Some of the nicest people I’ve ever met were my competitors at the First Lady’s Pie Contest at the Arkansas State Fair. They greeted me with smiles, they tried to help me, and then they trounced me. I can’t even trash-talk their pies, because contestants got small tastes of everyone’s entries after the governor’s wife finished judging, and the ribbon-winners truly deserved their bunting. Their pies were delicious.
That year’s flavor was pumpkin. I’d competed once before in my 20s, earning an honorable mention with a pecan pie that plopped from the serving spatula like a cow patty when sliced for the judges. Too-loose filling, I guess, but tasty. I figured that in 2009, with another pie flavor that’s one of my favorites, I had to try again. So I got up before dawn on a rainy October day to bake my beloved deep-dish pumpkin pie, then drove to the state fairgrounds in Little Rock. Purse in one hand, pie in the other, I picked my way over wet gravel towards the arts and crafts building. Inside, I filled out an entry form and put my pie on a long folding table. A cluster of other pie makers greeted me in friendly fashion; a couple asked if I needed help getting the rest of my things from the car.
What things, I wondered. I assured all who asked that one pie was all I had. “Oh, honey,” one woman said with genuine concern. “We always put out decorations with our pies. You need at least a place mat and a napkin. I brought extra; you can borrow some.” Another woman volunteered a wiry strand of silk autumn leaves. Someone else offered a vase with dried flowers.
I was perplexed. Wasn’t this a pie contest? Had I wandered into the flower arranging contest? It wouldn’t be the first time my lack of a sense of direction had betrayed me, only this time I hadn’t ended up in the men’s restroom.
I politely demurred, feeling sure that a pie contest entry needed to win on the merits of flavor and appearance, not extraneous decor. Meanwhile, as I acclimated to the room, it occurred to me that people had gone to great lengths to showcase their pies. One woman had hollowed out a large pumpkin and balanced her pie inside the rim. I saw fabric swags, plenty of place mat and napkin combinations, elaborate botanical arrangements, hay bales, and lots of pumpkin props. No one had a plain pie, just pie, except me. No wonder my friendly challengers were concerned. No wonder the exhibitor handbook specified the color of the venue’s tablecloths. No wonder my cheeks were slowly turning red.
You already know how this ends. I didn’t win, didn’t place. The first lady was efficient, gracious, and tiny. (Did she eat much pie at the mansion?) Heading to the car afterward, I gave a piece of pumpkin pie to a grateful fellow working security in the parking lot, and I still had some leftovers.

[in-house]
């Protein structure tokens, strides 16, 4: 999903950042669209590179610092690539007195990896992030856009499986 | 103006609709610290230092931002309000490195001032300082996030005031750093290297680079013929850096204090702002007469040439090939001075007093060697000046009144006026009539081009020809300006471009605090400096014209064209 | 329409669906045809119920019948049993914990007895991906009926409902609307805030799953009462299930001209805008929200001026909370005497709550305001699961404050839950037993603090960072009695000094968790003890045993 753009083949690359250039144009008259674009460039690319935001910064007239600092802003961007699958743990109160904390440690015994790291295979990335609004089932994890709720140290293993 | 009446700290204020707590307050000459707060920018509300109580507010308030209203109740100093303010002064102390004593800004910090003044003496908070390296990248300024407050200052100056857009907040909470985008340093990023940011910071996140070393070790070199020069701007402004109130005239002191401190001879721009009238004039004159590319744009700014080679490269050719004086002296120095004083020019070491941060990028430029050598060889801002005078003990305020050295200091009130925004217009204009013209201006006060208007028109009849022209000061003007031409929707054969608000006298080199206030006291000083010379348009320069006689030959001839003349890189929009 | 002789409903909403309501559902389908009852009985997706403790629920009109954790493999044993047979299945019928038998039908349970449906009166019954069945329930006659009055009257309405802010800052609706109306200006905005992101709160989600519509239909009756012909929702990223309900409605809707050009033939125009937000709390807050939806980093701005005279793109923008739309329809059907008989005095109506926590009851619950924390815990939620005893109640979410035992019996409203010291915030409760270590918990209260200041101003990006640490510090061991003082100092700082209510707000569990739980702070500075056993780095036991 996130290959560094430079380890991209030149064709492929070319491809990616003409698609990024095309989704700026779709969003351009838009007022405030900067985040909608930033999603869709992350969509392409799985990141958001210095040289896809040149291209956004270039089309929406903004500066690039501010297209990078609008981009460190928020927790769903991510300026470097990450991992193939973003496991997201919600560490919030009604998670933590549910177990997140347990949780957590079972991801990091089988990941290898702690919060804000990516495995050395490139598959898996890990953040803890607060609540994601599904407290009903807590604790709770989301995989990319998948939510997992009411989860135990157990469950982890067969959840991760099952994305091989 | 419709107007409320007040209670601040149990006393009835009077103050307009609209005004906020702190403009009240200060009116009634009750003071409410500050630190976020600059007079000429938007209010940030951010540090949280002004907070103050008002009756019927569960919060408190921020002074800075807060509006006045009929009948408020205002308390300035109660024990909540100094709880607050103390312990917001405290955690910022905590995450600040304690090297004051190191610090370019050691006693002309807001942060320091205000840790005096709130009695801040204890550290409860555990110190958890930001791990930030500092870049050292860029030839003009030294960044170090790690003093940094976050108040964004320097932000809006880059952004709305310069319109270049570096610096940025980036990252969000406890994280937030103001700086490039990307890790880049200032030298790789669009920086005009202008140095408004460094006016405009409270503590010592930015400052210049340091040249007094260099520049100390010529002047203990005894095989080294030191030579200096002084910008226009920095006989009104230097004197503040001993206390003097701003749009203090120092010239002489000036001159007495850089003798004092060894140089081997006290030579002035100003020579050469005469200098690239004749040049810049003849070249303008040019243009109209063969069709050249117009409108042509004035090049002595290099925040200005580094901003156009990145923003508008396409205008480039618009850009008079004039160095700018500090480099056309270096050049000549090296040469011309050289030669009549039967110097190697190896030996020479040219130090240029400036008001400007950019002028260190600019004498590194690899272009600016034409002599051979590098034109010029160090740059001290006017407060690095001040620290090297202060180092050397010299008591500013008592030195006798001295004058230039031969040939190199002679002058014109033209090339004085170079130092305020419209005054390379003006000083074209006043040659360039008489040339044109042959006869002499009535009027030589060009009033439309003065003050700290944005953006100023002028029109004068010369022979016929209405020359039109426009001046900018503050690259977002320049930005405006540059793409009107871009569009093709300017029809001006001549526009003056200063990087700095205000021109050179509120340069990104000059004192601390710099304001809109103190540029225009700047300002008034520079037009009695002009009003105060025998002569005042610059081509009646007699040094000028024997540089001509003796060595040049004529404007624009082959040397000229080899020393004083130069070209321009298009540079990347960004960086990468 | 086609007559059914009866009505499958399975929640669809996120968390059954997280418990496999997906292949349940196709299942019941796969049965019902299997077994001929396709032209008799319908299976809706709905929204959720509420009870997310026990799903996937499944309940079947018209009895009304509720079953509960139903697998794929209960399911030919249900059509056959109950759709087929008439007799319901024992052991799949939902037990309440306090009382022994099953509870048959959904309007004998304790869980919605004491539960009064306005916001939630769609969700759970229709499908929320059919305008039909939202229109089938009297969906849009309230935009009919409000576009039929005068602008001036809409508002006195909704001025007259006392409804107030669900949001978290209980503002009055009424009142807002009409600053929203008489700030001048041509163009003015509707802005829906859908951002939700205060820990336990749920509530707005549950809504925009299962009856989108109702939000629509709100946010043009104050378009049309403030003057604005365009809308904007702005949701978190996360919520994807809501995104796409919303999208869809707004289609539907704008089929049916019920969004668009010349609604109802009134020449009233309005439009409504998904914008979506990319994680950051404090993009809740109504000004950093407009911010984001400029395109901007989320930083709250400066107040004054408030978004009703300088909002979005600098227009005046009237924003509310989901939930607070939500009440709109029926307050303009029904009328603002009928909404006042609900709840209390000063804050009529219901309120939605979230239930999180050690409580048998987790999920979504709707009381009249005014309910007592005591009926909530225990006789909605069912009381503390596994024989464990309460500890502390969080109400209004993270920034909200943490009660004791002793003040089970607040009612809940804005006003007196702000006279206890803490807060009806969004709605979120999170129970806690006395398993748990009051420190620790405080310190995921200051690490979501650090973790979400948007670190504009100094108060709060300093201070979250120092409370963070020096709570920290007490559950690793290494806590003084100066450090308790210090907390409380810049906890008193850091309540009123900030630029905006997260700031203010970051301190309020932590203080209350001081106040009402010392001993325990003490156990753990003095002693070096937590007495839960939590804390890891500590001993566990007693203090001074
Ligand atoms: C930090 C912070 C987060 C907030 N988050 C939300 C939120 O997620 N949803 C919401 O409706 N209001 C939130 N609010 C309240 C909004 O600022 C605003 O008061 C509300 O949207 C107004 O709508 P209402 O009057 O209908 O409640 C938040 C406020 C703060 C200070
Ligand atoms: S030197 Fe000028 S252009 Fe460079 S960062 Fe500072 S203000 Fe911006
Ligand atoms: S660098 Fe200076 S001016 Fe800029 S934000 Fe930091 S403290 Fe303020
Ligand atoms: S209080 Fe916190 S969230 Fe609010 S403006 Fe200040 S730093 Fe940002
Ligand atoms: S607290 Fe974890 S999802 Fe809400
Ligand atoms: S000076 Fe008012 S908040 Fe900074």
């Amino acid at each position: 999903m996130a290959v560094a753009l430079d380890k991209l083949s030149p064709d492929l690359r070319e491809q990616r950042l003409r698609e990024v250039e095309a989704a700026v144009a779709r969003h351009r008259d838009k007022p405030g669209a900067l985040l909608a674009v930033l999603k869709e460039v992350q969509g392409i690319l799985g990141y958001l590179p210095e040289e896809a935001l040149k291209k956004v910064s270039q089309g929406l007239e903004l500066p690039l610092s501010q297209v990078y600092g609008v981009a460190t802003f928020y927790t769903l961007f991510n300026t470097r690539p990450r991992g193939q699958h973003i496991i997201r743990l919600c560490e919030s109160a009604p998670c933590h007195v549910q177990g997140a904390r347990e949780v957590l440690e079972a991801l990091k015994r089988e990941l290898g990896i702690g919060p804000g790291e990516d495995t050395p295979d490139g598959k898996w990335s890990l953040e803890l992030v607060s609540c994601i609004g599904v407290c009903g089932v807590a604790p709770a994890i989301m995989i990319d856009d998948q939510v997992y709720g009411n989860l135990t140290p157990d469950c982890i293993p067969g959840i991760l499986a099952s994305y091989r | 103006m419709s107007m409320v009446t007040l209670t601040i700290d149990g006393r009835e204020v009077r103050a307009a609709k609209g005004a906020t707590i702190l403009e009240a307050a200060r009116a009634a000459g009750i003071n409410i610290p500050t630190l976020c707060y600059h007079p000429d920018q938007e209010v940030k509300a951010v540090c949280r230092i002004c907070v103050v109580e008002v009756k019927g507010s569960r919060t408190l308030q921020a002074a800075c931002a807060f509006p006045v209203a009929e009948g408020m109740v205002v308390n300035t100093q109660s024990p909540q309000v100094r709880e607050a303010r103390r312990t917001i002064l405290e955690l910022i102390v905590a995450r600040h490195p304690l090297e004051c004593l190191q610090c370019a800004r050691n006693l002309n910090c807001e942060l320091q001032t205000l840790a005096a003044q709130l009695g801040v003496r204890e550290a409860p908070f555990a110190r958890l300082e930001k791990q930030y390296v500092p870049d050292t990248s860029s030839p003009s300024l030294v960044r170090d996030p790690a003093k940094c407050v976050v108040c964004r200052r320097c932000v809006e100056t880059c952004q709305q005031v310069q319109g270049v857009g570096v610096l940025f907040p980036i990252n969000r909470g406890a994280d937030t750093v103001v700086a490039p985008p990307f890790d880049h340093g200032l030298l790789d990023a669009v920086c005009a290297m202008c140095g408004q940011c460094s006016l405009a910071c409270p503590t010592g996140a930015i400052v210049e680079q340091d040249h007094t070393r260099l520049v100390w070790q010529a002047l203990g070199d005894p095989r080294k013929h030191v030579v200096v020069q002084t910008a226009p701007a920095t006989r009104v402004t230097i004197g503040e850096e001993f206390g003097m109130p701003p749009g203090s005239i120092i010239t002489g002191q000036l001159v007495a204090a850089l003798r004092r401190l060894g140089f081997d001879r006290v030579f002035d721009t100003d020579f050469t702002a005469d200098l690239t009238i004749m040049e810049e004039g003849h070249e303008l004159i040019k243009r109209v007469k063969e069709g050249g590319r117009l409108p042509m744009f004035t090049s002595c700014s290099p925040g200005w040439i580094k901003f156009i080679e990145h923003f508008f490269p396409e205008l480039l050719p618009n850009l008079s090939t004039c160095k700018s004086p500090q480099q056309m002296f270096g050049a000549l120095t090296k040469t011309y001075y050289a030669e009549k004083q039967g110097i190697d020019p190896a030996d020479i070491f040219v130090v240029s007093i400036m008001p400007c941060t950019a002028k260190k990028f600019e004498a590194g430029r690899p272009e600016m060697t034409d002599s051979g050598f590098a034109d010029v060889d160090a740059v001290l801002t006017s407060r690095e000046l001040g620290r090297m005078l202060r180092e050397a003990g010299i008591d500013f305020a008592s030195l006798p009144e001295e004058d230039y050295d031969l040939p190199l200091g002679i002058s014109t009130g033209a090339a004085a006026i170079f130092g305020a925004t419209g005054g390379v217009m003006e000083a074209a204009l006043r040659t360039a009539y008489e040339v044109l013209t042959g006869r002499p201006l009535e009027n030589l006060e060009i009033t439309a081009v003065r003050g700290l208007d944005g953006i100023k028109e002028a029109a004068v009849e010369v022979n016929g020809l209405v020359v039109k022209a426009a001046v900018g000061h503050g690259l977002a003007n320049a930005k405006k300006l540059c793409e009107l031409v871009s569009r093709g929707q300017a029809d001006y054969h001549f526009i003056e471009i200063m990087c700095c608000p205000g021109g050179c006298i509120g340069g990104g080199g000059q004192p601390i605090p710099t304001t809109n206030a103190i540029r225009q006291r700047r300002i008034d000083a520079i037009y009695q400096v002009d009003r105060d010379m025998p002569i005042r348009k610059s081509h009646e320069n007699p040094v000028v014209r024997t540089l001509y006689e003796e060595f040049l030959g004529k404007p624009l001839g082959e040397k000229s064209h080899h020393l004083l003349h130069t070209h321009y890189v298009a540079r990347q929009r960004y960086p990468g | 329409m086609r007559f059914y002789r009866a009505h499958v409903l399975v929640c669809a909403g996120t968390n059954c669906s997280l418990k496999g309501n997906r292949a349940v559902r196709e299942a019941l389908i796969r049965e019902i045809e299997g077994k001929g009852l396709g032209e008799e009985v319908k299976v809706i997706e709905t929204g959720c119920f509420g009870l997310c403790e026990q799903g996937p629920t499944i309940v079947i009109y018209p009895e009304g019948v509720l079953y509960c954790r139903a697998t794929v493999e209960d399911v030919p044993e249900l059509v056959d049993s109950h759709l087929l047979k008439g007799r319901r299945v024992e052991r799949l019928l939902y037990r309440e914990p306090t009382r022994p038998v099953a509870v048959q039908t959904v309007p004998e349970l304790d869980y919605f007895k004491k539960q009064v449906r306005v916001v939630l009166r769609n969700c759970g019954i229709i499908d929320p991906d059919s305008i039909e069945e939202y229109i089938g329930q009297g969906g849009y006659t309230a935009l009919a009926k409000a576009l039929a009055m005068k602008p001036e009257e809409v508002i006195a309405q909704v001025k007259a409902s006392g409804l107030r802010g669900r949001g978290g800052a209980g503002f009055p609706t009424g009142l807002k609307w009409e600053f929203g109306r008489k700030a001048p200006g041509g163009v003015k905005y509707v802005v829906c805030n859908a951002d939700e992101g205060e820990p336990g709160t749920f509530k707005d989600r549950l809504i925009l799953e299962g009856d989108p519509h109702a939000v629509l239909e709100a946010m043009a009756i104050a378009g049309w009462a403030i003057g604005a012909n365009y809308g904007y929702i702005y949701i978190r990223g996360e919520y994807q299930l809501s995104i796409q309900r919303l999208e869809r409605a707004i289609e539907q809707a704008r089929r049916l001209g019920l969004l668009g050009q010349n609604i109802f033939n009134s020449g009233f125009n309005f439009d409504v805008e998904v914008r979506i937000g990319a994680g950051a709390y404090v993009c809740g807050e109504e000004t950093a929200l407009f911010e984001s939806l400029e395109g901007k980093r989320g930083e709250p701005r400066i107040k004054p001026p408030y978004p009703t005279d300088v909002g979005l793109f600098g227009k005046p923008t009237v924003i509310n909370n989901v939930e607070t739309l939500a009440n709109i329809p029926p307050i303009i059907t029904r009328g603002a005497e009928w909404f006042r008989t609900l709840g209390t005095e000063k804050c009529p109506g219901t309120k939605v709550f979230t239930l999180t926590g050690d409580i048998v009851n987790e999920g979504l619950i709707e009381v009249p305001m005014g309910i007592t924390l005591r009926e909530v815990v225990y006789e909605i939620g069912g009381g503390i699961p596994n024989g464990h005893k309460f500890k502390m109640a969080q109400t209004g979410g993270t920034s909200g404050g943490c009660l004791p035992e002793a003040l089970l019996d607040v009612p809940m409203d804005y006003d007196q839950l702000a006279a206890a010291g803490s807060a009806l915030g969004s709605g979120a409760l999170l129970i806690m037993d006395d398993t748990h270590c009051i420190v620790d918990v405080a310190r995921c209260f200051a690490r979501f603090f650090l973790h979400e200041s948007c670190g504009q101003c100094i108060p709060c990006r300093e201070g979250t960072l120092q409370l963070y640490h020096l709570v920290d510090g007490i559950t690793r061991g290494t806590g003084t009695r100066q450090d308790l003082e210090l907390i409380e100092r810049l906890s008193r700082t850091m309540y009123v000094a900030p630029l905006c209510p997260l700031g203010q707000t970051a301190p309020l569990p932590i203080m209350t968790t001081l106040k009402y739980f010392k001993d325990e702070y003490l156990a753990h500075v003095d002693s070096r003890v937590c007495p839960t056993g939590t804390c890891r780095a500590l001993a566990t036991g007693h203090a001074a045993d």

I went back to finish my shift at the respite care program where I’m a volunteer lunch cook. “Did you win?” asked Newt, a gravelly-voiced octogenarian who was one of my favorite workers there. Nope, I said cheerfully; got beat like a yard dog. “Aw, I’d a voted for ya,” Newt said sincerely.
And in that instant, the world was right again.
This year’s contest flavor is apple. I’m not tempted. Really.
My Favorite Pumpkin Pie Ever (even if it didn’t win squat at the state fair), adapted from Classic Home Desserts by Richard Sax (© 1994 by Richard Sax)
There are a lot of ingredients here. Don’t be daunted, but do gather everything before you start. This is a good time of year to stock up on fresh spices. You’ll need everything here for the great cookie-baking marathon of Christmas.
1 unbaked deep-dish pie crust (Butter pie dish before fitting in pastry, and shape the pastry edge into a fairly high ruffle. Chill in fridge.)
2 cups canned pumpkin (not canned pumpkin pie filling)
2/3 cup dark brown sugar, packed
1/3 cup granulated sugar
1 tablespoon all-purpose flour
1/2 teaspoon salt
1 1/2 teaspoons ground cinnamon
1/2 teaspoon fresh-grated nutmeg (not the preground stuff in a tin)
1/2 teaspoon ground ginger
1/4 teaspoon ground allspice
Pinch of freshly ground pepper
1 cup evaporated milk
1/3 cup whole milk
2 large eggs, beaten
1 1/2 tablespoons bourbon or rum
1 1/2 teaspoons vanilla extract
Whipped cream flavored with maple syrup for serving
Preheat oven to 400°F. Position rack in bottom third of oven.
Fit a buttered sheet of aluminum foil against the top of the pastry, buttered side down. Bake the pastry shell for about 8 minutes. Remove from the oven and gently peel off the foil. (Take care that pieces of pastry don’t come up with the foil.) Prick the dough all over with a fork and return to the oven to bake for another 5 minutes. You want the surface of the pastry to look dry, not shiny, but not baked through. Set aside to cool, and leave the oven on.
In a large bowl, whisk together the pumpkin puree, both sugars, flour, salt, spices, pepper, both milks, eggs, liquor, and vanilla. Taste and adjust seasonings as needed. Pour into the pie shell.
Bake until the pie filling is set but jiggles slightly in the center, about 45 minutes. Remove from oven and cool on a wire rack. Serve with whipped cream.